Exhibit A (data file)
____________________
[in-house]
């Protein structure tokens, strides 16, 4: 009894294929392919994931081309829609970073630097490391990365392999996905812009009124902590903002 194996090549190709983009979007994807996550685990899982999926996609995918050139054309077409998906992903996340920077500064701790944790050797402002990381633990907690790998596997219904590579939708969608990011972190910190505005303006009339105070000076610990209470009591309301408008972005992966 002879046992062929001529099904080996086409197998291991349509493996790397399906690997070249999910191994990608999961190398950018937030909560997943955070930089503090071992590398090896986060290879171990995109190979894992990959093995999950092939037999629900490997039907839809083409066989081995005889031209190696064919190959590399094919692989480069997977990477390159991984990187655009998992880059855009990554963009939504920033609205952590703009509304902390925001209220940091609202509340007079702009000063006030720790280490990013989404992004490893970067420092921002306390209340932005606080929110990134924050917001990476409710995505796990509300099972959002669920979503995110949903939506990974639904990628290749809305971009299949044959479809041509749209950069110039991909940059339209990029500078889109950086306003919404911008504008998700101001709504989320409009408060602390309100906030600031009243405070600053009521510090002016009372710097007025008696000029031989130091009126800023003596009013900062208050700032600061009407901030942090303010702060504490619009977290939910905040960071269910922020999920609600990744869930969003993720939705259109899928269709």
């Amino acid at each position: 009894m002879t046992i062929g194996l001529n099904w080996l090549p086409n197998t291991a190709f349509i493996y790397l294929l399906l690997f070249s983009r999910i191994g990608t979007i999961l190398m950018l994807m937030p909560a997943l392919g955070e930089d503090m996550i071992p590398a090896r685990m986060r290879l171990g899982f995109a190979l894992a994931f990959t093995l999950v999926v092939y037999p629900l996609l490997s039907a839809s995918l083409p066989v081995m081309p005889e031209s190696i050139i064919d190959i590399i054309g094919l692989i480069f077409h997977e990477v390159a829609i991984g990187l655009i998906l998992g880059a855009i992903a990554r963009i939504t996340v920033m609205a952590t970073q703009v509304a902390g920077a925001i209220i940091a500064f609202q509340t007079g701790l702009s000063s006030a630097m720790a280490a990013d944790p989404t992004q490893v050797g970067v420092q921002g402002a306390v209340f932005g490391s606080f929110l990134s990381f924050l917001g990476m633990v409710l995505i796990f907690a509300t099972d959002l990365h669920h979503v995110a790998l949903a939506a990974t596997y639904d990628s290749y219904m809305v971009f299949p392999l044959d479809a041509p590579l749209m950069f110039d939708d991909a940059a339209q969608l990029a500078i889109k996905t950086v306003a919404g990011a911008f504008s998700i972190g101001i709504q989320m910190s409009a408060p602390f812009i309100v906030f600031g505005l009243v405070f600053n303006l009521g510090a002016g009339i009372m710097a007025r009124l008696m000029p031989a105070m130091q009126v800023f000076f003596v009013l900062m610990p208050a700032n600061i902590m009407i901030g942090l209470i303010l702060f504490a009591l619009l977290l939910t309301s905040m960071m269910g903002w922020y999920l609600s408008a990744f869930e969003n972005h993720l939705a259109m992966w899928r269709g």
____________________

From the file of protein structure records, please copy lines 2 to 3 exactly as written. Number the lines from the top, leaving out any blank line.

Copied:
């Protein structure tokens, strides 16, 4: 009894294929392919994931081309829609970073630097490391990365392999996905812009009124902590903002 194996090549190709983009979007994807996550685990899982999926996609995918050139054309077409998906992903996340920077500064701790944790050797402002990381633990907690790998596997219904590579939708969608990011972190910190505005303006009339105070000076610990209470009591309301408008972005992966 002879046992062929001529099904080996086409197998291991349509493996790397399906690997070249999910191994990608999961190398950018937030909560997943955070930089503090071992590398090896986060290879171990995109190979894992990959093995999950092939037999629900490997039907839809083409066989081995005889031209190696064919190959590399094919692989480069997977990477390159991984990187655009998992880059855009990554963009939504920033609205952590703009509304902390925001209220940091609202509340007079702009000063006030720790280490990013989404992004490893970067420092921002306390209340932005606080929110990134924050917001990476409710995505796990509300099972959002669920979503995110949903939506990974639904990628290749809305971009299949044959479809041509749209950069110039991909940059339209990029500078889109950086306003919404911008504008998700101001709504989320409009408060602390309100906030600031009243405070600053009521510090002016009372710097007025008696000029031989130091009126800023003596009013900062208050700032600061009407901030942090303010702060504490619009977290939910905040960071269910922020999920609600990744869930969003993720939705259109899928269709």
């Amino acid at each position: 009894m002879t046992i062929g194996l001529n099904w080996l090549p086409n197998t291991a190709f349509i493996y790397l294929l399906l690997f070249s983009r999910i191994g990608t979007i999961l190398m950018l994807m937030p909560a997943l392919g955070e930089d503090m996550i071992p590398a090896r685990m986060r290879l171990g899982f995109a190979l894992a994931f990959t093995l999950v999926v092939y037999p629900l996609l490997s039907a839809s995918l083409p066989v081995m081309p005889e031209s190696i050139i064919d190959i590399i054309g094919l692989i480069f077409h997977e990477v390159a829609i991984g990187l655009i998906l998992g880059a855009i992903a990554r963009i939504t996340v920033m609205a952590t970073q703009v509304a902390g920077a925001i209220i940091a500064f609202q509340t007079g701790l702009s000063s006030a630097m720790a280490a990013d944790p989404t992004q490893v050797g970067v420092q921002g402002a306390v209340f932005g490391s606080f929110l990134s990381f924050l917001g990476m633990v409710l995505i796990f907690a509300t099972d959002l990365h669920h979503v995110a790998l949903a939506a990974t596997y639904d990628s290749y219904m809305v971009f299949p392999l044959d479809a041509p590579l749209m950069f110039d939708d991909a940059a339209q969608l990029a500078i889109k996905t950086v306003a919404g990011a911008f504008s998700i972190g101001i709504q989320m910190s409009a408060p602390f812009i309100v906030f600031g505005l009243v405070f600053n303006l009521g510090a002016g009339i009372m710097a007025r009124l008696m000029p031989a105070m130091q009126v800023f000076f003596v009013l900062m610990p208050a700032n600061i902590m009407i901030g942090l209470i303010l702060f504490a009591l619009l977290l939910t309301s905040m960071m269910g903002w922020y999920l609600s408008a990744f869930e969003n972005h993720l939705a259109m992966w899928r269709g």